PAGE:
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Report No. 189

Chapter IX

Conclusions and Recommendations

On the basis of our discussion in preceding chapters, following conclusions emerge:

(1) Right to access to Courts is now recognized as a basic human right and its origin can be traced to Article 8 of the Universal Declaration of Human Rights passed by the United Nations Organisation in 1948 and to Article 2 of the International Covenant on Civil and Political Rights to which India is a party.

(2) The concept that Court fee should be increased to prevent frivolous and vexatious litigation (an aspect to which reference is made in the Reference) has not been accepted as a basis for Court fee increase right from the time of Lord Macaulay, as well as in subsequent Reports of the Law Commission and in the judgments of the Supreme Court of India. This concept is not consistent with Arts. 21, 38 and 39A of the Constitution of India.

(3) The Court Fees Act, 1870 was enacted as a Central Act and it continued to be in force by virtue of provisions of section 292 of the Government of India Act, 1935 and Article 372 of the Constitution of India. But under the Constitution, it can be amended or repealed only by a Legislature competent to enact a law relating to Court fees.

(4) In view of the specific entry on Court fees i.e. "fees payable in any Court except Supreme Court", mentioned in Entry 3 of List II (State List) of Seventh Schedule to the Constitution of India, the subject of Court fees payable in all Courts (except Supreme Court) is a State subject and only State Legislatures are competent to enact or amend any law on Court fees payable in High Courts and other Courts subordinate thereto (Art. 246(3)), having jurisdiction in any State.

(5) So far as the subject of Court fees payable in Supreme Court, it falls under Entry 77 of List I (Union List) of Seventh Schedule to the Constitution of India and Parliament is competent to enact or amend any law on Court fees payable in the Supreme Court. As per Article 145(1)(f) of the Constitution of India, Supreme Court can also make rules relating to fees payable in the Supreme Court, however, subject to any law made by the Parliament.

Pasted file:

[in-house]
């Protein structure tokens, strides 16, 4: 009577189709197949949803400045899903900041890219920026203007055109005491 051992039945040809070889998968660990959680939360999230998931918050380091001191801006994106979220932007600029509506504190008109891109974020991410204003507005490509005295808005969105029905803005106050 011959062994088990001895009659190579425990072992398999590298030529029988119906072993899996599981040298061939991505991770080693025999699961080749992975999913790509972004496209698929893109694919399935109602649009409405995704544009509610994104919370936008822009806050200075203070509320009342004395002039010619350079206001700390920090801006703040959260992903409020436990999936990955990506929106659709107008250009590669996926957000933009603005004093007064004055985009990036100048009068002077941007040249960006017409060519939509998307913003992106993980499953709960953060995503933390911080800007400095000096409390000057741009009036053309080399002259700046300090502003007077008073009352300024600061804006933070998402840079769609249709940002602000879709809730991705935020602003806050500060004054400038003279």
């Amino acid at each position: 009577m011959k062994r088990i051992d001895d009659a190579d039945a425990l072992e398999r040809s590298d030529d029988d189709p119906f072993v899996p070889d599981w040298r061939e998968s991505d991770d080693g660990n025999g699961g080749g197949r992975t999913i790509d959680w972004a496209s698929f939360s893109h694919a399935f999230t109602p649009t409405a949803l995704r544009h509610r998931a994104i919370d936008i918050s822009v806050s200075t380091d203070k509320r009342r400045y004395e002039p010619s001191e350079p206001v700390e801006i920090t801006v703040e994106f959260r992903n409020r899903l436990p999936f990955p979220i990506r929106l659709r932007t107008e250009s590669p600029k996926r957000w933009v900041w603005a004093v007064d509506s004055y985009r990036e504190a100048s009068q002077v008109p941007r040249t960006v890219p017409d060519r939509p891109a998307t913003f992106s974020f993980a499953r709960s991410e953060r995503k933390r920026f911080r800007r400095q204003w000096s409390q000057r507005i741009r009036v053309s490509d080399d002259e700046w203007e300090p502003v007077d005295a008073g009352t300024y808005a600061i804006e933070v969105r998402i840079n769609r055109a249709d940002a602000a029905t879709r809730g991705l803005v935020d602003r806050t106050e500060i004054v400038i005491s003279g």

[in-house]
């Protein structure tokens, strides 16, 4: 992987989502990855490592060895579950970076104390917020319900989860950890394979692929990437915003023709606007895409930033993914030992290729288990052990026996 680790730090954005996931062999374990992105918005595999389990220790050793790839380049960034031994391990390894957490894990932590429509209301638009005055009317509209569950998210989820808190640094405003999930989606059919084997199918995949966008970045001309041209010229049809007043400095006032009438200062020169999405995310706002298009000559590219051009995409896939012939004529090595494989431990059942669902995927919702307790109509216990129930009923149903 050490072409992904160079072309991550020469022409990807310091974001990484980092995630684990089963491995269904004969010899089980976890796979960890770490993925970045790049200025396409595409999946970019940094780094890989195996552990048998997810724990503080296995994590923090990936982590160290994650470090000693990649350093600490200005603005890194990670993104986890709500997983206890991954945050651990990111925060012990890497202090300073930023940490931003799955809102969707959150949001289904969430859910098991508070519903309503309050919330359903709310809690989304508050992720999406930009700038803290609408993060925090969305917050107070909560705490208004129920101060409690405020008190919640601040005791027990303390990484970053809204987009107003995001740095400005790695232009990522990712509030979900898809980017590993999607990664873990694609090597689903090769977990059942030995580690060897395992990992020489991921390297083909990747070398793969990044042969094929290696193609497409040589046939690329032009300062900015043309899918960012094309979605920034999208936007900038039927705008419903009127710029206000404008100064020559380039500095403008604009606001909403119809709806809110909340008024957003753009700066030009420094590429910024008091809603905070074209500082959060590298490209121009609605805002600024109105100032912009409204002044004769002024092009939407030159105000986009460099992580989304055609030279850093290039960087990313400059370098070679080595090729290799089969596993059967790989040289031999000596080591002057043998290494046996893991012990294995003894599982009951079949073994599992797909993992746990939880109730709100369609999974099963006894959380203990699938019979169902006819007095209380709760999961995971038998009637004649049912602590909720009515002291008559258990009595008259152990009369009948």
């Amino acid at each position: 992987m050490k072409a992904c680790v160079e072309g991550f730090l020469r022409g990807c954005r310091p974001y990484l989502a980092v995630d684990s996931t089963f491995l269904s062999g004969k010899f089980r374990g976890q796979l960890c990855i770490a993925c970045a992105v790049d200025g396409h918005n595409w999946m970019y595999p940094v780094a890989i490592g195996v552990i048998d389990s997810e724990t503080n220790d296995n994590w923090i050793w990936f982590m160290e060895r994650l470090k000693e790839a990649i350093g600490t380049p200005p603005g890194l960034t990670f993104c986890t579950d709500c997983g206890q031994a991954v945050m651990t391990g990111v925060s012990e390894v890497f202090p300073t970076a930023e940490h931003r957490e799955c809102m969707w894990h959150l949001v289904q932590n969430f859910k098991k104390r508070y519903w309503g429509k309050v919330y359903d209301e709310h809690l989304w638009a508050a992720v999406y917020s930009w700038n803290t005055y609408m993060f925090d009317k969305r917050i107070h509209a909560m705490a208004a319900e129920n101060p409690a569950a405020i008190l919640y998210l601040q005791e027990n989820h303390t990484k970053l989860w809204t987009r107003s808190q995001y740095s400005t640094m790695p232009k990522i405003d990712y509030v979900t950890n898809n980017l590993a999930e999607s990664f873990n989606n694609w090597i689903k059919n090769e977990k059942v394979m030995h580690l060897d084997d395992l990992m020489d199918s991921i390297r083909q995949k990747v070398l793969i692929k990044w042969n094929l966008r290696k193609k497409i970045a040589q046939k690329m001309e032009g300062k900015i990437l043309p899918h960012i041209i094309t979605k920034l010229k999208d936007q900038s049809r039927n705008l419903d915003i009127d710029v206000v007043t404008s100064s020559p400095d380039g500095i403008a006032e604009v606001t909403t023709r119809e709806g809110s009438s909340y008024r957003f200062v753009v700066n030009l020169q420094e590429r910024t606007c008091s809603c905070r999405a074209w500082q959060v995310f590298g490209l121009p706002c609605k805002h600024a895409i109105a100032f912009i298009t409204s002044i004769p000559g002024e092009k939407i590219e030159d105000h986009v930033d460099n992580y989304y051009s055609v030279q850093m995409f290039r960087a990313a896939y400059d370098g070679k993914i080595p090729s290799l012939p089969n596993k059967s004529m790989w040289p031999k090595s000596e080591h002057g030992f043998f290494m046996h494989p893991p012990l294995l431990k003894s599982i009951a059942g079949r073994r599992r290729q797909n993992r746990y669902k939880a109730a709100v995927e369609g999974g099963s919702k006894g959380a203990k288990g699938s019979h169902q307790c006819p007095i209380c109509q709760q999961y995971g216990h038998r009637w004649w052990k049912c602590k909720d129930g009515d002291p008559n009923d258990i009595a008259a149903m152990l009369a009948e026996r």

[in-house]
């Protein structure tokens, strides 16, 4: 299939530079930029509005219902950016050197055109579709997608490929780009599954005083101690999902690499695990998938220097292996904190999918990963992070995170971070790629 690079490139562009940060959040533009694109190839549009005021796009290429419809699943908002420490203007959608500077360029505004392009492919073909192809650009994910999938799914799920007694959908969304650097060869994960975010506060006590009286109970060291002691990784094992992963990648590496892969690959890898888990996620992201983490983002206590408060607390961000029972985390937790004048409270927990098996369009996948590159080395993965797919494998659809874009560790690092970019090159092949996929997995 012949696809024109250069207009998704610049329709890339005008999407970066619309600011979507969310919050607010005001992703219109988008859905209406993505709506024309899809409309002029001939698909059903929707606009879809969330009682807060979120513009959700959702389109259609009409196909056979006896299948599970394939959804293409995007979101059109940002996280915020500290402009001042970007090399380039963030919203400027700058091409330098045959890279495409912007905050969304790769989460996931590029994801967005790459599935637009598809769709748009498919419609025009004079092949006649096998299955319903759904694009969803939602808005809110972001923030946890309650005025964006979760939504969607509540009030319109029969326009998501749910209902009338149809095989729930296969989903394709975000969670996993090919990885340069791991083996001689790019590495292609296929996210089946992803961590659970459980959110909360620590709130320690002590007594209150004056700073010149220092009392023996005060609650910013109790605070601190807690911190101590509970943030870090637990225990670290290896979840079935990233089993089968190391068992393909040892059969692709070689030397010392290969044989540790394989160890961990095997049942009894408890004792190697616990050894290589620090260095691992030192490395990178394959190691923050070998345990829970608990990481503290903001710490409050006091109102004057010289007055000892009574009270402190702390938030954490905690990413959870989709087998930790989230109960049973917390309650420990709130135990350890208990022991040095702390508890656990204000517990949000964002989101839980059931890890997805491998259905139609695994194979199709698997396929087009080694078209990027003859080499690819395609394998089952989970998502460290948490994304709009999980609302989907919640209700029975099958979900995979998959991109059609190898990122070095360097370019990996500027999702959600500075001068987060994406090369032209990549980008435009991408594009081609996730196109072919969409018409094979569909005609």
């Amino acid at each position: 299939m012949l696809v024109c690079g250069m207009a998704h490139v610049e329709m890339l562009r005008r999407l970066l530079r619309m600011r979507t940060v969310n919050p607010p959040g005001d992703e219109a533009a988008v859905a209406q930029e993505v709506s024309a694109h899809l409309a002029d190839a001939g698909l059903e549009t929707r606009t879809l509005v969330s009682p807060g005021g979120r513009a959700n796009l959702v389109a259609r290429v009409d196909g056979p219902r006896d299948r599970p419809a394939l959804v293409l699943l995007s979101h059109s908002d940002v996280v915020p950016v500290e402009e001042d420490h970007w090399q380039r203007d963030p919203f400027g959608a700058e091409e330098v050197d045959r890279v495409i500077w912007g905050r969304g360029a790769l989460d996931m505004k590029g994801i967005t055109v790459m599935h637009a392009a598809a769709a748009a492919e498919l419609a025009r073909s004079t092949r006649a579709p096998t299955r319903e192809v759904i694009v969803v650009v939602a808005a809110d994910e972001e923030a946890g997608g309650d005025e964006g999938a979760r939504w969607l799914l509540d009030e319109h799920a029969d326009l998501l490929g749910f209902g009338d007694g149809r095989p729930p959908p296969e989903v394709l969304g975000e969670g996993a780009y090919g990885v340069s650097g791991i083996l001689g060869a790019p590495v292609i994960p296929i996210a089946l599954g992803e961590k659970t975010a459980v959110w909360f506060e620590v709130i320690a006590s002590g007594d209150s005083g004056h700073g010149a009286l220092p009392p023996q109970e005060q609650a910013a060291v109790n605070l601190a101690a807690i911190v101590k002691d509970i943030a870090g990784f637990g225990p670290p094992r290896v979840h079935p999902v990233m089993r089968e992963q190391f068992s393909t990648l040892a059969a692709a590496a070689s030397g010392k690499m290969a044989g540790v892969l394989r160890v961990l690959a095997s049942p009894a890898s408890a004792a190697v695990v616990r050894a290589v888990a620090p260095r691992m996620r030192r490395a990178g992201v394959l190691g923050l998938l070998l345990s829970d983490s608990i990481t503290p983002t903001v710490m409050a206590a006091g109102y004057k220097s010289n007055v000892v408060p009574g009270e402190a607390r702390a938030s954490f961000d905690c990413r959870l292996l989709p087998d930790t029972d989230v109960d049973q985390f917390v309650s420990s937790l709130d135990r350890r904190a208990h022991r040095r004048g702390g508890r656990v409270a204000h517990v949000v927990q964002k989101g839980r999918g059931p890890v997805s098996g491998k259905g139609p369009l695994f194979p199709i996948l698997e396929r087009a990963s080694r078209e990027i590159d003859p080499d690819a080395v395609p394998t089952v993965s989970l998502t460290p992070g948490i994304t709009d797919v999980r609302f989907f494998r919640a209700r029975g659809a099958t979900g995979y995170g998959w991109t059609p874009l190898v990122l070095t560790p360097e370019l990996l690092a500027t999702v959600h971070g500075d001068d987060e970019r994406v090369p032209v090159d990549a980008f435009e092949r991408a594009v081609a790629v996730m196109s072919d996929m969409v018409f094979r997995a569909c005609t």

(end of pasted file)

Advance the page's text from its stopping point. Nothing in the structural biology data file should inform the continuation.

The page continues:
In fact, Supreme Court in exercise of its powers conferred under Article 145 of the Constitution, has made rules known as 'Supreme Court Rules 1966' and the Third Schedule to the Rules provides table of Court fees payable in the Supreme Court. In the light of the Rules made by the Supreme Court, which that Court is competent to modify or amend, the Law Commission does not propose to suggest any amendments so far as the Supreme Court is concerned.

(6) So far as Union Territories are concerned, as per Article 246(4) of the Constitution of India, Parliament can make or amend any law relating to Court fees payable in any Court while exercising jurisdiction over any Union Territory. Apart from it, the President of India under Article 240 of the Constitution of India can also make Regulations for any Union Territory except for Delhi and Chandigarh. Any Regulation so made by the President, may repeal or amend any law made by the Parliament applicable to that Union Territory and the regulation so made shall have the same force and effect as an Act of Parliament. However, for the Union Territory of the Pondicherry, any Regulation can be made only if the Legislative Assembly of the Pondicherry is under dissolution or suspension.

Union Territories of Delhi and Pondicherry are also having separate legislative assemblies. These legislative assemblies are competent to make any law on a subject falling in State List (List II) of the Seventh Schedule to the Constitution of India. No doubt, Parliament can still make any law for these Union Territories under its power under Article 246(4) of the Constitution, and any law made by the Parliament may prevail over any law made by any of those legislative assemblies mentioned above.

(7) As mentioned above, the Court fees is a State subject as per constitutional scheme. Following States have repealed Court Fees 119Act, 1870 in application to their respective States and have enacted their own Court Fees Acts. These States are:

(1) Andhra Pradesh

(2) Gujarat

(3) Himachal Pradesh

(4) Jammu & Kashmir

(5) Karnataka

(6) Kerala

(7) Maharashtra

(8) Rajasthan

(9) Tamil Nadu

(10)West Bengal

(11) Union Territory of Pondicherry



Revision of Court Fees Structure Back




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